The volatile issue of teaching creation science in public schools popped up in the Alaska governor's race this week when Republican Sarah Palin said she thinks creationism should be taught alongside evolution in the state's public classrooms.
Palin was answering a question from the moderator near the conclusion of Wednesday night's televised debate on KAKM Channel 7 when she said, "Teach both. You know, don't be afraid of information. Healthy debate is so important, and it's so valuable in our schools. I am a proponent of teaching both."
Her main opponents, Democrat Tony Knowles and Independent Andrew Halcro, said such alternatives to evolution should be kept out of science classrooms. Halcro called such lessons "religious-based" and said the place for them might be a philosophy or sociology class.
The view expressed by Halcro is pretty much where I land on the issue.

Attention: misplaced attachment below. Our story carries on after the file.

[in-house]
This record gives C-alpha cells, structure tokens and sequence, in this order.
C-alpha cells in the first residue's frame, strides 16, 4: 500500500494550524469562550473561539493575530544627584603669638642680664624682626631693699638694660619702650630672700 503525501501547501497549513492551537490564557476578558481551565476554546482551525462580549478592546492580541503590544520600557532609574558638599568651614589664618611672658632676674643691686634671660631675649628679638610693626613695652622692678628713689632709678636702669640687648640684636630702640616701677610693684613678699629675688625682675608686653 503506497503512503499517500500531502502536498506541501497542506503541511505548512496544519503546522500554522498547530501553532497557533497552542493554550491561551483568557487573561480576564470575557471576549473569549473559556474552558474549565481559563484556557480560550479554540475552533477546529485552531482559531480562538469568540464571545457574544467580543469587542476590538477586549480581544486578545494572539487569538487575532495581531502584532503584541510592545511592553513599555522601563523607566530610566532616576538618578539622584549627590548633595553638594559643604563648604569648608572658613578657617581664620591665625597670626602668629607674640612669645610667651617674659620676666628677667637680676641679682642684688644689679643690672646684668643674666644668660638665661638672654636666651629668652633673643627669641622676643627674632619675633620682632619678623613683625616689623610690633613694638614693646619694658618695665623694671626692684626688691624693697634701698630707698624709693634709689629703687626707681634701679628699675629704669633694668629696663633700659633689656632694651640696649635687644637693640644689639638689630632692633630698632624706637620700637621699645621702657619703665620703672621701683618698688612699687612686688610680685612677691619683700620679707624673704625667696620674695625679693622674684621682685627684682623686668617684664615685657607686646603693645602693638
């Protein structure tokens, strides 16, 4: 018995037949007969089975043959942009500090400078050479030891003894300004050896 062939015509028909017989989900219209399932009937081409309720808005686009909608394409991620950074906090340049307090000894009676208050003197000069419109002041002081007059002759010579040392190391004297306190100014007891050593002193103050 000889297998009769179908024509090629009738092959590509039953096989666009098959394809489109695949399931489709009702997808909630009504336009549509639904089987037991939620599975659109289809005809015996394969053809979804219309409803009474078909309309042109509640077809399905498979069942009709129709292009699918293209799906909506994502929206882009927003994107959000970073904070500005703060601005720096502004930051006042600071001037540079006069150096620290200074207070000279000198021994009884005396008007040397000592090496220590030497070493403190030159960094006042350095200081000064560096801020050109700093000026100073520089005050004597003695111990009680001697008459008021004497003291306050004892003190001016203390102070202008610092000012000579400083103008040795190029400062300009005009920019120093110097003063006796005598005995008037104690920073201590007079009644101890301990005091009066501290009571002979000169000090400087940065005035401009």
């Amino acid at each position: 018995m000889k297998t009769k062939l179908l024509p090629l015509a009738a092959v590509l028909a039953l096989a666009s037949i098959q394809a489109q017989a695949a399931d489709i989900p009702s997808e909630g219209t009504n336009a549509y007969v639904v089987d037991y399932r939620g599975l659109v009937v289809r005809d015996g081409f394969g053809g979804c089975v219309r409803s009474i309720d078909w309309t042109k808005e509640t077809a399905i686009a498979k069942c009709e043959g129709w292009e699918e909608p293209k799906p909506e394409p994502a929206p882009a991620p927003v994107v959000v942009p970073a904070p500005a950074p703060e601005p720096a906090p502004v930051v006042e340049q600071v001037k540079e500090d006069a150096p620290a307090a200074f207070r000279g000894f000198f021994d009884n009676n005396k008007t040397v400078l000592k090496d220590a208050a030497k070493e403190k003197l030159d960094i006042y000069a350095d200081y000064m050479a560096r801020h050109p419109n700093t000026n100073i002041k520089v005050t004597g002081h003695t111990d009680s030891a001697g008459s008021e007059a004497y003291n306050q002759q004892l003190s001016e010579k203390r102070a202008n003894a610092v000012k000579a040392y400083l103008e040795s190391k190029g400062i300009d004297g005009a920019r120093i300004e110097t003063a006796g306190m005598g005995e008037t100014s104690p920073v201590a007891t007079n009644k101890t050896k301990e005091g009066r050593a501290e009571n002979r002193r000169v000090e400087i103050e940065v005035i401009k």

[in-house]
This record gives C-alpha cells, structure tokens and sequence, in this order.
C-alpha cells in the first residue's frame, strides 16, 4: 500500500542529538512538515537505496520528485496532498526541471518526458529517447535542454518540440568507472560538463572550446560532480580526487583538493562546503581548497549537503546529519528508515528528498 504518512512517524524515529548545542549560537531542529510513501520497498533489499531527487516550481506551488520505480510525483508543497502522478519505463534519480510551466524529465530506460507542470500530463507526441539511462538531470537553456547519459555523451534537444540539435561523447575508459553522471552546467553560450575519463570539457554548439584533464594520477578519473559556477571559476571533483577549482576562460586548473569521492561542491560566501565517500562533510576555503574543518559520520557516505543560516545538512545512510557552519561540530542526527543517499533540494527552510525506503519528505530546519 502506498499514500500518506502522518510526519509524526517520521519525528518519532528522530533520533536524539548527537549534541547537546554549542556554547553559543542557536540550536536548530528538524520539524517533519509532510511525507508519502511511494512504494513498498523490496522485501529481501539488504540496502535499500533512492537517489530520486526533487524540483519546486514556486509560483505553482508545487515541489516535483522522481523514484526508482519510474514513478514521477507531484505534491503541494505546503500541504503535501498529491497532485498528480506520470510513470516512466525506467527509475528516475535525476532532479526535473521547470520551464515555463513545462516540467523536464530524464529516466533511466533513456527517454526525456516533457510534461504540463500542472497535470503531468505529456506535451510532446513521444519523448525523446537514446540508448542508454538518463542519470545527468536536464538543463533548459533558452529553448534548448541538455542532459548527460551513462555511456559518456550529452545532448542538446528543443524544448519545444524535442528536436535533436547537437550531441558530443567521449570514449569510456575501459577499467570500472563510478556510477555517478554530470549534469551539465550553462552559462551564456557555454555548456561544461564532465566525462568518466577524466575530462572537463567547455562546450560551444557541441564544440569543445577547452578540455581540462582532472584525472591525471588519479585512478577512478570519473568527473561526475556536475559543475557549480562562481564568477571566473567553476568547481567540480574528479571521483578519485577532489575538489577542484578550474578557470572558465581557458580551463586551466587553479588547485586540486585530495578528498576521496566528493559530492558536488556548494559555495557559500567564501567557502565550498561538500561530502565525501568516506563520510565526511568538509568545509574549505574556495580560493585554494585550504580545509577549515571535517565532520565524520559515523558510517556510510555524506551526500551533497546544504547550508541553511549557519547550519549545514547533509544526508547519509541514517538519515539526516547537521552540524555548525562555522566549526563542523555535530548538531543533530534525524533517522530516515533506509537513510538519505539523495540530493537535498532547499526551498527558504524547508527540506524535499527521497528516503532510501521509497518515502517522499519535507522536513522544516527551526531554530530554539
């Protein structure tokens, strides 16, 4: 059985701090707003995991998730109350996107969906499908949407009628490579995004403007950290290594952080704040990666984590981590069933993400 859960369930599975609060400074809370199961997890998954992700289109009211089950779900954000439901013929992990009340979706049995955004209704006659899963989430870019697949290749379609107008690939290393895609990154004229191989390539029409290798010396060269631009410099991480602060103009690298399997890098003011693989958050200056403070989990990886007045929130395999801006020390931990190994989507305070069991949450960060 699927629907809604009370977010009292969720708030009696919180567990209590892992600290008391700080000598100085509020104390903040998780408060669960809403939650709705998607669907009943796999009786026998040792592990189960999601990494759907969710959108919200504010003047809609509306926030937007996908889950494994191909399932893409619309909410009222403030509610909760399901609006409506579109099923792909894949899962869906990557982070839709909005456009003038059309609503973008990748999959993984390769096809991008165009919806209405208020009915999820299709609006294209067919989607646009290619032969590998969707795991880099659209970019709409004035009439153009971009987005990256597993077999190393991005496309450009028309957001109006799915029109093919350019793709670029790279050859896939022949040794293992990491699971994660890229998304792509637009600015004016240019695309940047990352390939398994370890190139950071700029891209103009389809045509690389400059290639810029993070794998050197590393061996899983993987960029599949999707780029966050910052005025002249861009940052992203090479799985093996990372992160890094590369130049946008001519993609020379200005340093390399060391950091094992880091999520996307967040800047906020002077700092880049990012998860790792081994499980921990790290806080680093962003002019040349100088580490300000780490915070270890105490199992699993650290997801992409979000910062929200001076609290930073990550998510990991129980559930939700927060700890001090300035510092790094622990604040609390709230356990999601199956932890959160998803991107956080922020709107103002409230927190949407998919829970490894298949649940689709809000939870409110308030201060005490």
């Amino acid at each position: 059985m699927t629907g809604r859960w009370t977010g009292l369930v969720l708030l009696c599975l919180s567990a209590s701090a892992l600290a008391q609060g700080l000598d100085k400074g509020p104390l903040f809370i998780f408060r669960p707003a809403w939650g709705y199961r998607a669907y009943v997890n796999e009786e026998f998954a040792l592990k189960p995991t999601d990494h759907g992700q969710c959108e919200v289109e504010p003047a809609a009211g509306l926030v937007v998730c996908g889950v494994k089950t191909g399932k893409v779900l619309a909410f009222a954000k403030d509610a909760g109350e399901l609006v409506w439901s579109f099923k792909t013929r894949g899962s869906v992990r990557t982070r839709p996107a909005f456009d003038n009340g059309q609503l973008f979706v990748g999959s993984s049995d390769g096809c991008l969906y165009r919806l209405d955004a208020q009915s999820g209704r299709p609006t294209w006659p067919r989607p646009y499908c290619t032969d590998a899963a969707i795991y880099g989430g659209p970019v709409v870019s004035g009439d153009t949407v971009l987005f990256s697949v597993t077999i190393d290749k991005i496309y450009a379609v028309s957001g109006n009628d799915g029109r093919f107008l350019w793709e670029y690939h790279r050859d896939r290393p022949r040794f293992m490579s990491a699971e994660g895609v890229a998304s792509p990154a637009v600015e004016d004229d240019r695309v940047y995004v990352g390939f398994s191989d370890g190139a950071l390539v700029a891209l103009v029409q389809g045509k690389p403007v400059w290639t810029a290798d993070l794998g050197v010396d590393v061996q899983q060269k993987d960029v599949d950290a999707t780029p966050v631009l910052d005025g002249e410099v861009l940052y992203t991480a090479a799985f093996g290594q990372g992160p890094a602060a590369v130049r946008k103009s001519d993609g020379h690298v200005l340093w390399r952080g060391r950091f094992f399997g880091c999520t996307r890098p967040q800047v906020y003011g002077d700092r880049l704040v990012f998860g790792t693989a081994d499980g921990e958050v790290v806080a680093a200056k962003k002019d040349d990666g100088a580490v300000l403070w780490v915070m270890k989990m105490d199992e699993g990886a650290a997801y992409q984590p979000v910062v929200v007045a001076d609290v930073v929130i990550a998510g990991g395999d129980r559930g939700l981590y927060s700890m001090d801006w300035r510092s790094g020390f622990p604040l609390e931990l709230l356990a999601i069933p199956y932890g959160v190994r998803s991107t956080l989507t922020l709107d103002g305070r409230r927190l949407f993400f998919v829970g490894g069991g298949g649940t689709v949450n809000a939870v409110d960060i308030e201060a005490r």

Palin later backpedaled, after her staff informed her that her view was unconstitutional:
In an interview Thursday, Palin said she meant only to say that discussion of alternative views should be allowed to arise in Alaska classrooms:
"I don't think there should be a prohibition against debate if it comes up in class. It doesn't have to be part of the curriculum."
Palin's supporters claim that she does not support an imposition of Creationism in the classroom. This claim is based on the fact that she has not proposed it during her 18 months or so in office.
Her real beliefs are best represented by what she said before her aides had a chance to educate her on what the Constitution says. The fact that she did not try to impose Creationism in the classroom has more to do with Constitutional limits than her desire to circumvent the Constitution.